In a time when the term “self-care” is plastered on advertising campaigns for bath bombs or skin remedies, it can feel like in order to achieve self-care, we must spend money, set aside large amounts of time, and feel guilty if we’re not practicing it. In order to debunk these beliefs around self-care, it is important to adjust our relationship to it.
Self-care does not need to cost large amounts of money, take up large amounts of time, or be something that we check off of a list. At the route of it, self-care consists of self-implemented strategies and practices that increase our well-being, decrease stress, and maintain a well-balanced and regulated life.
...it can feel like in order to achieve self-care, we must spend money, set aside large amounts of time, and feel guilty if we’re not practicing it
With this messaging from advertising campaigns and wellness brands, there is an expectation and pressure to have a “self-care routine”. If we don’t, then we’re doing something wrong. This pressure can then create its own stress. The aim of this blog post is to help people to begin adjusting their relationship to what self-care is, to begin reflecting on what individual self-care practices can be created and maintained for each person, and to relieve the pressure we may feel to practice self-care a certain way.
Implementing self-care into your daily life is something to be done with a bottom-up approach as opposed to a top-down approach. This means that we want self-care to be a part of our lives fundamentally – the structure our life is built on, as opposed to having it be something we pepper in when we feel like we can or because we feel like we should. While having a bubble bath once a week or buying the latest pampering materials feels good and relaxing (and may be a part of your self-care routine), if we only rely on these strategies to implement self-care, it means that we may be approaching burnout or elevated stress in other parts of our lives.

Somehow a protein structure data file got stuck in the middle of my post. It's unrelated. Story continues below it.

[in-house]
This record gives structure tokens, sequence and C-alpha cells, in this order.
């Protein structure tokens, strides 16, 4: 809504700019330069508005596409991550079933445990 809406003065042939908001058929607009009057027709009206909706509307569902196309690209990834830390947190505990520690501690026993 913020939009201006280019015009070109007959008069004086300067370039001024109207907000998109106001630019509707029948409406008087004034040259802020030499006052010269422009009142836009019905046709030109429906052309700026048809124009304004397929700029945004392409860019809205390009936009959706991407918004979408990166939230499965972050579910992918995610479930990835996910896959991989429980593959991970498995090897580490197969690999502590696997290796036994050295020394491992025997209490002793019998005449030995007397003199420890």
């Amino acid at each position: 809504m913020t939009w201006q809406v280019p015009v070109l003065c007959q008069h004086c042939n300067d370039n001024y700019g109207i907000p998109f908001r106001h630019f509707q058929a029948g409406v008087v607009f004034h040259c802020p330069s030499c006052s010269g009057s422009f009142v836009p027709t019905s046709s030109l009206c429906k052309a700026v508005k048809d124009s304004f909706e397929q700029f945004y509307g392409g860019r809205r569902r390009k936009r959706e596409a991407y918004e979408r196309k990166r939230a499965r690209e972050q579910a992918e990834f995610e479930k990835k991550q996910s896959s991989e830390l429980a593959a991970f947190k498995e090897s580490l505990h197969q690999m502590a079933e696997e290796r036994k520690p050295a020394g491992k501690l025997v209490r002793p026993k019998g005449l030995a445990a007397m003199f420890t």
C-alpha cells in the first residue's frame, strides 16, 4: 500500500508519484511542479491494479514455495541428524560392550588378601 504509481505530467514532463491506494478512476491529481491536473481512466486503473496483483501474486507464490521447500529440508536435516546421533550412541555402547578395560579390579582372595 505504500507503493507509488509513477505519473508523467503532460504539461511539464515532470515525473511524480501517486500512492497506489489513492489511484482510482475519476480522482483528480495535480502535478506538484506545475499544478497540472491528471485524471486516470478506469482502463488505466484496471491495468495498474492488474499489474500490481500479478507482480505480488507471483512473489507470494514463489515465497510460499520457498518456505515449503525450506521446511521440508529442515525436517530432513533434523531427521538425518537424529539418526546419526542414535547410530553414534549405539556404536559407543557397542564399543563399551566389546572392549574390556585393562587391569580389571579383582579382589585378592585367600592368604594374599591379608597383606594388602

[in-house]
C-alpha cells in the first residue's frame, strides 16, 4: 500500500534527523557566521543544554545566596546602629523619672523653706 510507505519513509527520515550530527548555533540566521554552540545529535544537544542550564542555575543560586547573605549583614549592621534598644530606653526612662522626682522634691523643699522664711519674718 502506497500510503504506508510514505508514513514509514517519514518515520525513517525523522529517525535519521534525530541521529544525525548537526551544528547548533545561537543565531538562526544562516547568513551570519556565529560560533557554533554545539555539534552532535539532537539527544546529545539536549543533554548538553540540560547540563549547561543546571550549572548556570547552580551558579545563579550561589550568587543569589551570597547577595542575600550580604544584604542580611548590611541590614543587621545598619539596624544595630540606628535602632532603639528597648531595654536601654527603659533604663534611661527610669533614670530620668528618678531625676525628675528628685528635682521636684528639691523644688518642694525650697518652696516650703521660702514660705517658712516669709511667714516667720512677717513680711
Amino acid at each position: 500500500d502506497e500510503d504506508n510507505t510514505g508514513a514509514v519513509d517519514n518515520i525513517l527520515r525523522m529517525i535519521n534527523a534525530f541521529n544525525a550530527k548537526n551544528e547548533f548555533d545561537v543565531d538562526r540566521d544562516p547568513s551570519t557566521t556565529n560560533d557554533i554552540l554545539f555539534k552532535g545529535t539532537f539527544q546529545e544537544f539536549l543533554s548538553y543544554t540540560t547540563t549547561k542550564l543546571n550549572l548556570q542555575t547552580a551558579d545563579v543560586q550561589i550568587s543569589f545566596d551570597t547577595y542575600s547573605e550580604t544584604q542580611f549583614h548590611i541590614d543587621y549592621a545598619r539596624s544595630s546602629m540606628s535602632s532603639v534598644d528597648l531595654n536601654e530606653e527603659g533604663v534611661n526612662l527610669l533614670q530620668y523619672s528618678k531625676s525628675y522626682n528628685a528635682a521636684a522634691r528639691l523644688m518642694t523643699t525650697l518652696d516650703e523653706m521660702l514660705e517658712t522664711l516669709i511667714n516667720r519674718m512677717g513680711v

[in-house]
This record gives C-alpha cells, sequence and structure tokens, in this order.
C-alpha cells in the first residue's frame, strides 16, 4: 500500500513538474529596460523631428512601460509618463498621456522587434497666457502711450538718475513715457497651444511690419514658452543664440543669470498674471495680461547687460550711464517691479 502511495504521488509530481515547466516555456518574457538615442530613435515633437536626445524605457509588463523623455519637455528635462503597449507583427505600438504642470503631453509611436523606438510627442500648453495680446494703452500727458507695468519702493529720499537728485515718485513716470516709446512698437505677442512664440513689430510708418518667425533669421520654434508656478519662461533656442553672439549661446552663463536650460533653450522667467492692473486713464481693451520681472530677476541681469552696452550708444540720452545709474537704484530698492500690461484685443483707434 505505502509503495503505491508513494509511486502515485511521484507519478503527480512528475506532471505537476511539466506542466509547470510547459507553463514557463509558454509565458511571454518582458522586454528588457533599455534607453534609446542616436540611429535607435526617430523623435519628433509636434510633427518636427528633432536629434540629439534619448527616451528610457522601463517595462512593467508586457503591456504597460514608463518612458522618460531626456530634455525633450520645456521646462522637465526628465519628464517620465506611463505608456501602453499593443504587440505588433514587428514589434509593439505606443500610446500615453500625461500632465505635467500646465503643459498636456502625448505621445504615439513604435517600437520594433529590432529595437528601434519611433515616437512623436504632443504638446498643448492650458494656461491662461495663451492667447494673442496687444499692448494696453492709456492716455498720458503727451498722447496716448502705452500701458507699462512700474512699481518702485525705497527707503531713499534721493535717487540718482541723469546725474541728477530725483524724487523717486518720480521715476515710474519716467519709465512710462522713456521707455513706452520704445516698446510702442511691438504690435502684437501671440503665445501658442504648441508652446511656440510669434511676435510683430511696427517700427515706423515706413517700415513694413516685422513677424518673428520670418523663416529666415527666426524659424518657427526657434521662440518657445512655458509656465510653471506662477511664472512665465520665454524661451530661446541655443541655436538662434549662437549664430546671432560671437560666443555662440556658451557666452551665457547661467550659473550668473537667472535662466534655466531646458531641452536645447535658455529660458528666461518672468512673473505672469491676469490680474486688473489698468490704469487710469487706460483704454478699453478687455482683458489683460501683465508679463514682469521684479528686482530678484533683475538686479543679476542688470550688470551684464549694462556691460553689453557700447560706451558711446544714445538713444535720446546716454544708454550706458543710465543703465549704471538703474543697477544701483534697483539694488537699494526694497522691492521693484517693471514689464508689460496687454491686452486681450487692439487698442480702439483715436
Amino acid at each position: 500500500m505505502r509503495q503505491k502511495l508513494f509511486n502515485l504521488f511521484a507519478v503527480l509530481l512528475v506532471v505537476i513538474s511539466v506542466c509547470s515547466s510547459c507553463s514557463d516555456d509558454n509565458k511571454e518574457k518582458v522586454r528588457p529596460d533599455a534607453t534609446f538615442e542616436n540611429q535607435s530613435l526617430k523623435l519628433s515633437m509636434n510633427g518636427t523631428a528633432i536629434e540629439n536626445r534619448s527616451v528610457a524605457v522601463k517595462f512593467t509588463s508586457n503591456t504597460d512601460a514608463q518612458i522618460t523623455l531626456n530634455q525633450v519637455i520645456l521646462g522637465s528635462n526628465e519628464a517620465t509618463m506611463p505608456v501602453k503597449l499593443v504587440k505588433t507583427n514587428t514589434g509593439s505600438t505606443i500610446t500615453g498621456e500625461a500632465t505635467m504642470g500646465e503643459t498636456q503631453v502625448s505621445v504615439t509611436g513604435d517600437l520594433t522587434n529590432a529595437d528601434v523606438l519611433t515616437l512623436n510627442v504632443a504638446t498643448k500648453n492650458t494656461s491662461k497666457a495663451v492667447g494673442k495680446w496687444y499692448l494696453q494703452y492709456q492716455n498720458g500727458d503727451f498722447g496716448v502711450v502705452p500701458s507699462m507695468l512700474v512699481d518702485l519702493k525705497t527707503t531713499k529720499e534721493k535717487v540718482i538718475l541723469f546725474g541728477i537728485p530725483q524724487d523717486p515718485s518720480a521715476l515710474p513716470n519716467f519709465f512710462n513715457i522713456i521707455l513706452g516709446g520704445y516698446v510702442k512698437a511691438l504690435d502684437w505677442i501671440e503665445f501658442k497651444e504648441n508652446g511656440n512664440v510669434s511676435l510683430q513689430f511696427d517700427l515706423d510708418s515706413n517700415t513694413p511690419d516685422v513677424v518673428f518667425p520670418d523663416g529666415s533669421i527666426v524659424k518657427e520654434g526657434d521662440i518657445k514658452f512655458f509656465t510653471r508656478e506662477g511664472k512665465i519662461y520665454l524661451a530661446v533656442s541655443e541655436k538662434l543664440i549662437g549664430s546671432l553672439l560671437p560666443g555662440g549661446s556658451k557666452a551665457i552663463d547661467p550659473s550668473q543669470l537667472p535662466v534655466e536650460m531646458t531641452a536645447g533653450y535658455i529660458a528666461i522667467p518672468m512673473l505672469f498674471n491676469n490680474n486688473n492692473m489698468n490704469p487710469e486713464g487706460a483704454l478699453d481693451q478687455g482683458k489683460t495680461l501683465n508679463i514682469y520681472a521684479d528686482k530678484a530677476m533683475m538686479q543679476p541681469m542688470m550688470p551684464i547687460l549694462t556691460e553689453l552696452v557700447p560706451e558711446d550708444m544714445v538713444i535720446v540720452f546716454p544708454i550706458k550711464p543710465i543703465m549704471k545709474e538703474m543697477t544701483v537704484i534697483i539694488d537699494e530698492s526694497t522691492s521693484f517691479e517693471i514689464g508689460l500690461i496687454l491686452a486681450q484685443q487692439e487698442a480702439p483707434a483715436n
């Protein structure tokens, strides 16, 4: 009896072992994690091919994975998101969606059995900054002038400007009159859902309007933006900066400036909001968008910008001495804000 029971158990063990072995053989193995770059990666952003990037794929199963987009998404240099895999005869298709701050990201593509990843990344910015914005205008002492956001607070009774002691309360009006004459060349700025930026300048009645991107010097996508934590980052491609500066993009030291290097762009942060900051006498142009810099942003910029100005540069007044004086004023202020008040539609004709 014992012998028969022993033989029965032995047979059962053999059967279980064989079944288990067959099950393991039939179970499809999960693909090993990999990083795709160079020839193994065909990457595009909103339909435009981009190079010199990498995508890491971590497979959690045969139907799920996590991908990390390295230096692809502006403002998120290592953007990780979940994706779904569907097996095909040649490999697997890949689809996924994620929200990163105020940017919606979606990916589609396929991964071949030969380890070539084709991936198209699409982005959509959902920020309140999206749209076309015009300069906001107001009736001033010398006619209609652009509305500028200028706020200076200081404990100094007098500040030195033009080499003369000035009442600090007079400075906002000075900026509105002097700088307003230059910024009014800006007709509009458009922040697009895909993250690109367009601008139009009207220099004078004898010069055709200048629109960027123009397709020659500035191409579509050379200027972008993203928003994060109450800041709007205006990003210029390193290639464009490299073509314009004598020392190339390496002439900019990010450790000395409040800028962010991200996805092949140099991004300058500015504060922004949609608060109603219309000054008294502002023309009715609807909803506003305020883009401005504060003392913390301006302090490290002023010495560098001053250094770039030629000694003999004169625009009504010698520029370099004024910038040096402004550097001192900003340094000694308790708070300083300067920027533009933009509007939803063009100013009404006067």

How do we structure our lives with the fundamentals of self-care? It will look differently for everyone. A place to start is to recognize what your limits are in life and what brings you purpose and meaning. Take some time to reflect on some of these questions:
How many hours a day can you spend on work tasks before feeling overly exhausted?
How many breaks in your workday do you need in order to remain focused?
What is the ideal amount of time spent with other people during your week?
What brings you energy in your day?
What passion/hobby/interest do you have and when can you create time for it in your week?
What morning routine helps you get the most out of your day?
What nighttime routine helps you get the most out of your sleep?
What boundaries might you need to set with other people to help you feel more balanced and at peace?
All or none of these questions may have resonated with you. They may have given you an idea of what you need to implement into your week for self-care to be a part of the fundamental structure of your life. Your self-care is unique to your needs. It is not a big company’s role to tell you what you must do to practice self-care.
Perhaps you are already practicing self-care by setting up your work schedule the way that works for you, by going for a walk a few times a week, by not checking your emails the second you wake up, by starting your day with your favourite breakfast, by watching your favourite show in the evening. These practices are setting you up to have a well-balanced and fulfilling day. They are not something you have to check off a list, they are things that are a part of your day and week that are right for you. So, I encourage you to set aside some time to reflect on what your needs are and what self-care means for you and your own routine.
Do you have any feedback/questions on this article? Feel free to leave a comment and let us know. We'd love to continue learning with you :)